The Yosippon has long been acknowledged to be a development or related to the Latin text of Pseudo-Hegesippus (4th century) which renders the same material as follows:And Agripas continued to speak many more words, which we have not written here. And again Agripas spoke, saying: "It is good for you, my friends, it is good for you as long as a ship stands in the harbor to protect your lives from the storm, for, when the ship enters the current of the sea, one cannot be protected against the tempest from the current of the sea or the waves in the current, for there is no haven to rest save tempests and fear of death." And he said: "Set in your heart love of your land and love of your sons and your wives and place in your heart love of your sanctuary and love of your priests and have pity upon them lest you destroy everything through your action, so pay attention to my words for I have spoken in your ears the salvation of your souls: the peace which I have chosen for myself with the Romans I have told you. If you listen and make peace, I am together with you, but if you choose war, you are alone by yourselves; if for peace you and I are together but if for war, without me."
In either case we have a reference to the same historical context - Mark is addressing the Jews and warning them that if they do not heed his words 'his association' with them will be 'cut off.' The narrative then ends with the narrator telling us that "saying this he wept, Beronice his sister also, for she herself was in the heights of Xystus."It is well, dearest ones, it is well, while the ship is still in port, to foresee the future storm, and that anyone not throw himself into threatening dangers, lest, when you have proceeded into the deep, already your are not able to avoid the shipwreck. And frequently certainly a sudden storm arises, and war follows, even though it is not inflicted; but it is better to attack an enemy that to ward him off. Not provoked he spares more, and necessity excuses insolence, when truly anyone plunges himself into abrupt danger, he is burdened with disgrace. He is not an enemy whom you are able to avoid by flight. Wherever you will go, danger follows, indeed you will surely find it. For all are friends of the Romans, and whoever is outside the friendship of the Romans is an enemy of everyone. May love of your country move you. If consideration of your hostages, of your wives does not call you back, let contemplation of the most sacred temple recall you, spare at least our religion, spare the consecrated priests, whom the Romans will not spare nor the temple itself, who regret that they spared them, inasmuch as for a long time all the nations wish to destroy our religion, Pompeius however spared it although he could have destroyed it. I have omitted nothing, I have warned of everything which pertains to our safety. I recommend to you what I choose for myself, you consider closely what is advantageous for yourselves. I wish for there to be peace with the Romans for you and me. If you reject it, you yourselves take away my association. Either there will be common good fortune, or peril without me."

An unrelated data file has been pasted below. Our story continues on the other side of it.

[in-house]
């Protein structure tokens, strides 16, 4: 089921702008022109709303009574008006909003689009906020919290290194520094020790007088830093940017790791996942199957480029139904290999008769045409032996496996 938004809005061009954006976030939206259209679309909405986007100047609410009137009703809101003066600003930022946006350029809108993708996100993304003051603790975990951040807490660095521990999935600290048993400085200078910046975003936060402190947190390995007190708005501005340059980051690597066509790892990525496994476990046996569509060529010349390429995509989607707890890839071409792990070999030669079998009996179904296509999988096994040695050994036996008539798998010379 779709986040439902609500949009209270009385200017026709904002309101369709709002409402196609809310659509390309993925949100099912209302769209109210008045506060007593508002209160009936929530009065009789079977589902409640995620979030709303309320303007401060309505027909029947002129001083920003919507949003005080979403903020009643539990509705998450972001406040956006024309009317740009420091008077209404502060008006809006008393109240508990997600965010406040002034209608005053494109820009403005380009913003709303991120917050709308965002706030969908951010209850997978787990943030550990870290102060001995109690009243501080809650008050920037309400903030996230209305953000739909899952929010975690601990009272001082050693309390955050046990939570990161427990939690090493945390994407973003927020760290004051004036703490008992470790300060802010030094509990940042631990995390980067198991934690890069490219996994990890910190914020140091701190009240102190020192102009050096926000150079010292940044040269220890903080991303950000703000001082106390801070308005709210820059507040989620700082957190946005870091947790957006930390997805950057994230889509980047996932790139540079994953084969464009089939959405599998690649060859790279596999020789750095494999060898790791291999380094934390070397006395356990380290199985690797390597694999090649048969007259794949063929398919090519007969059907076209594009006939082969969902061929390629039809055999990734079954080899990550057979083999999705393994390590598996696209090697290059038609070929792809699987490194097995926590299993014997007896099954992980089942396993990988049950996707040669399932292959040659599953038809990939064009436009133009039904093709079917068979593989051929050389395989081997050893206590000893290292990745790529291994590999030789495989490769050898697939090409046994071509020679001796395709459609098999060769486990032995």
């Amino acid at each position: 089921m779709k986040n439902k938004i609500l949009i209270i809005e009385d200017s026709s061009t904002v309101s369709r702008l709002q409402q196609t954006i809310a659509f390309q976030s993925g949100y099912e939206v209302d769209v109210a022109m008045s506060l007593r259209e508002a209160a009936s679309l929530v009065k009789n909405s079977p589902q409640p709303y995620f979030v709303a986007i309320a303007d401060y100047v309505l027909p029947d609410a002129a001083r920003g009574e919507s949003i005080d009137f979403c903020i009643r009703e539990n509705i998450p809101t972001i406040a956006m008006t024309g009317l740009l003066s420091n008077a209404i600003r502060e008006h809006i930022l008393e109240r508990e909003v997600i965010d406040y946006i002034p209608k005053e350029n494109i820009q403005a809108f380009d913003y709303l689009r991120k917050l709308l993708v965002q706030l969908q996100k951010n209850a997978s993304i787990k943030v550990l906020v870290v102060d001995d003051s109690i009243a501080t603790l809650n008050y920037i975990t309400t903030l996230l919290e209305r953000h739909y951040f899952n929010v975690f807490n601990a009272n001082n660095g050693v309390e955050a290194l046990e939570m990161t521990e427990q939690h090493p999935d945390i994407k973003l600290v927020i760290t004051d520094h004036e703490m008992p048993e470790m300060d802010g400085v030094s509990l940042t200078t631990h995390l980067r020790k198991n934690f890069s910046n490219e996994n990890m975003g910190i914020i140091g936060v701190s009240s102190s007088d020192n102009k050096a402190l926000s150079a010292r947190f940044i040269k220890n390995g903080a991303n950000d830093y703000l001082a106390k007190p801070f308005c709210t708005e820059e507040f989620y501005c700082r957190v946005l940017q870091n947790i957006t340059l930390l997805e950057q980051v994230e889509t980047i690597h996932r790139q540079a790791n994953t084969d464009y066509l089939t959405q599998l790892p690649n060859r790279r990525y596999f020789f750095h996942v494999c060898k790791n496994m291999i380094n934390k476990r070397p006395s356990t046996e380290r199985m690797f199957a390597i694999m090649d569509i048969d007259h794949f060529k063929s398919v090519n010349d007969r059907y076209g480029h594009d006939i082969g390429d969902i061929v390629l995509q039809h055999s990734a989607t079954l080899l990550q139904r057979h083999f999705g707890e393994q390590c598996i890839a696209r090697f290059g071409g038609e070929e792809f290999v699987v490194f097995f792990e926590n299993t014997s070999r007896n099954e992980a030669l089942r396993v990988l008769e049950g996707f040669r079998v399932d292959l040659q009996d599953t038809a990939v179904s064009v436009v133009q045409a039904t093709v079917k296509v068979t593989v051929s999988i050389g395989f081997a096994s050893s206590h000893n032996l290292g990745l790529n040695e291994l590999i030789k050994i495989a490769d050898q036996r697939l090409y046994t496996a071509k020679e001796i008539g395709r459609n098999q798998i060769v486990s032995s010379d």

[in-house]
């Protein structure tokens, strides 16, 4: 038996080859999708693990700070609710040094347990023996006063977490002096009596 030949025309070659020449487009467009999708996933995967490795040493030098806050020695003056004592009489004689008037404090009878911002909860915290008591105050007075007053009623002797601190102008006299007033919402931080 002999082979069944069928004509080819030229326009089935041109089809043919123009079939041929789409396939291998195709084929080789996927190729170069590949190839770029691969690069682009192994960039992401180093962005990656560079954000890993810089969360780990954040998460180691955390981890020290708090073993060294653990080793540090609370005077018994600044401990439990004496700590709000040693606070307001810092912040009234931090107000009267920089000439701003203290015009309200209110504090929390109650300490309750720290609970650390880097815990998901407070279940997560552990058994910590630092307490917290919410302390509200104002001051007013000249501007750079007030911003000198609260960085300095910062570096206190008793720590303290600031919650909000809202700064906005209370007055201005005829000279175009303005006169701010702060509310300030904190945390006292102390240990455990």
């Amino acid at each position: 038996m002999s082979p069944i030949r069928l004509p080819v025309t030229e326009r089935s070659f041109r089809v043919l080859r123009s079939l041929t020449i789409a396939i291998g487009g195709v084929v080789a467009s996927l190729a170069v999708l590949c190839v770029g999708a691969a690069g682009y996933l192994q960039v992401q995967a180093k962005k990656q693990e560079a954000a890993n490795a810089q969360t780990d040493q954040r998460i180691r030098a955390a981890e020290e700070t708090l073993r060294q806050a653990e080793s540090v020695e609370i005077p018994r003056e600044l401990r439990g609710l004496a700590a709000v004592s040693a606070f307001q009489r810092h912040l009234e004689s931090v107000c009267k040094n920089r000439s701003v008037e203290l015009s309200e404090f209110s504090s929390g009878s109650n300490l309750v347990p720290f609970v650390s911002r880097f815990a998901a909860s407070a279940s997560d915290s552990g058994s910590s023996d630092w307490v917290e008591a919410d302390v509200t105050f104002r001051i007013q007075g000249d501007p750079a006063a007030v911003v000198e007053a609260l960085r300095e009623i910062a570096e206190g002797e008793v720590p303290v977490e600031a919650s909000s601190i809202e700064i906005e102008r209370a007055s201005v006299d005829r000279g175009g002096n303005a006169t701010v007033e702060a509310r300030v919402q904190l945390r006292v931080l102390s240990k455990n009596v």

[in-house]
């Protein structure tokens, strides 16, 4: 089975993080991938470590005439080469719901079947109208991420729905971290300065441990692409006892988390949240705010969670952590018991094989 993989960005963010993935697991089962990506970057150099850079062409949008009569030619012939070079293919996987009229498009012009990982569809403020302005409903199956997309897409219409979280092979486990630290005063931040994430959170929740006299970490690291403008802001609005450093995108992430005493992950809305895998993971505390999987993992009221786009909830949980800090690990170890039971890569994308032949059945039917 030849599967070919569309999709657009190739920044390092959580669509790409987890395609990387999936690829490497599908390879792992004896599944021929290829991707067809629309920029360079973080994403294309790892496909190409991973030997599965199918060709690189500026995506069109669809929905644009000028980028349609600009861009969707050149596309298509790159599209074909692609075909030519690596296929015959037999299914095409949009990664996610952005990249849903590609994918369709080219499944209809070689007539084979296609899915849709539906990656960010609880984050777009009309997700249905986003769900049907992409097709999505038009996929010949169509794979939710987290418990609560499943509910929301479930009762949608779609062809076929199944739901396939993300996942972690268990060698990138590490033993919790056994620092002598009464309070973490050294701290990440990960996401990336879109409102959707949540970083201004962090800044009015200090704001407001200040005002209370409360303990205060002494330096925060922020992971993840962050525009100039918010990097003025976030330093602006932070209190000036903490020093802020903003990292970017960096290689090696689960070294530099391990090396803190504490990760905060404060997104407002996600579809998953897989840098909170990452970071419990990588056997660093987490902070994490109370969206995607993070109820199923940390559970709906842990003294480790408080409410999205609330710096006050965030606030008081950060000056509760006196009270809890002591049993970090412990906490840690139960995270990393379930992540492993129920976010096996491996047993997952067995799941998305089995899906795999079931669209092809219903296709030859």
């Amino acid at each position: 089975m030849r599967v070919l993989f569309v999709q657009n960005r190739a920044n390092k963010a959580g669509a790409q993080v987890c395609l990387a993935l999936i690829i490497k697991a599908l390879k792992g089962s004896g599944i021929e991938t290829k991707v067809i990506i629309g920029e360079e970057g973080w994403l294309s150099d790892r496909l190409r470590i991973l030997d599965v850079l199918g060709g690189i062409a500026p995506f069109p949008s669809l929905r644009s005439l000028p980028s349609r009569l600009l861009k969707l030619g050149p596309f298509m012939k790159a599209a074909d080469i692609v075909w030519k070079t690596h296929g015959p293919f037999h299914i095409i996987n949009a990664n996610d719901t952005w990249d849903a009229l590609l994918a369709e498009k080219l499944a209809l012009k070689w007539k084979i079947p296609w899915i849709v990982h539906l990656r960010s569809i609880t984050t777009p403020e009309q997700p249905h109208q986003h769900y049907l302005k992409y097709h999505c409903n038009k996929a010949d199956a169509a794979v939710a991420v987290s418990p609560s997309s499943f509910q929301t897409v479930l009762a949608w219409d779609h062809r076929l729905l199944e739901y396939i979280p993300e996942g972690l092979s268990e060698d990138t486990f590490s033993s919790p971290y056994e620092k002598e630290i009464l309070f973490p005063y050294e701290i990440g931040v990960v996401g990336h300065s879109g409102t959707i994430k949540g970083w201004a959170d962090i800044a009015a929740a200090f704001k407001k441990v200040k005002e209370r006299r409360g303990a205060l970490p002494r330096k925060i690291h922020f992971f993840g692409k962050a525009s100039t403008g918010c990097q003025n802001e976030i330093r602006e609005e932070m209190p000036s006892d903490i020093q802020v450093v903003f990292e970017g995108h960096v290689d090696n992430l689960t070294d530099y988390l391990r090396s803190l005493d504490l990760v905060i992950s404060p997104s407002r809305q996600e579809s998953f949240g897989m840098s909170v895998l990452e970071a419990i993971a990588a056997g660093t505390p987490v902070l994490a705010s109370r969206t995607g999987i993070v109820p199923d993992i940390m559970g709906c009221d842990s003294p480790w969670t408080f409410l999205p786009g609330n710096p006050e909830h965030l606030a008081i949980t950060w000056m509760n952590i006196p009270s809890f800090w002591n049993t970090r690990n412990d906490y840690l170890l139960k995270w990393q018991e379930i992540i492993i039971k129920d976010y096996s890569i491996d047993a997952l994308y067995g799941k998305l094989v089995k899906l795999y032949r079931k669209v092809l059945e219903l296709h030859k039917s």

Note that Agrippa clearly declares in this speech that if he is rejected by the Jews he will in effect by 'cut off' from them. 'Cut off' in the original Hebrew of Daniel is yikkaret.
ואינו He is not there.
ואין לו He disappears, he has disappeared.
Daniel has the second expression, not the first. The point is that what is represented here is the exact English equivalent of the Hebrew. I put both down for comparison.
The first expression is used of Enoch. “He walked with the angels (ha-Elohim). And he was not (he was not there any more); for God (Elohim) took him (had taken him)”. In Biblical Hebrew ואיננו (ve-enénnu) is the equivalent of ואינו (ve-enó).
In various other sources he is 'killed' - yet another way to translate the Hebrew. For instance Vengeance of the Savior. Then we go on to see the symbolic power of the various crucifixions dotting the landscape which seems to correspond to the 'abomination that cause desolation.' Then there is the destruction of Jerusalem. I once did a comparison of the various attempts to connect the war of 70 CE to Daniel and it is pretty widespread starting with Origen. I think Vanderkam quotes Origen as implying that Justus of Tiberias identified Agrippa as the messiah. But there does seem to be the outline of an implicit timeline matching Daniel chapter 7 in Josephus even though I think Josephus himself identifies the prophesy as having been fulfilled by the events during the reign of Antiochus Epiphanes.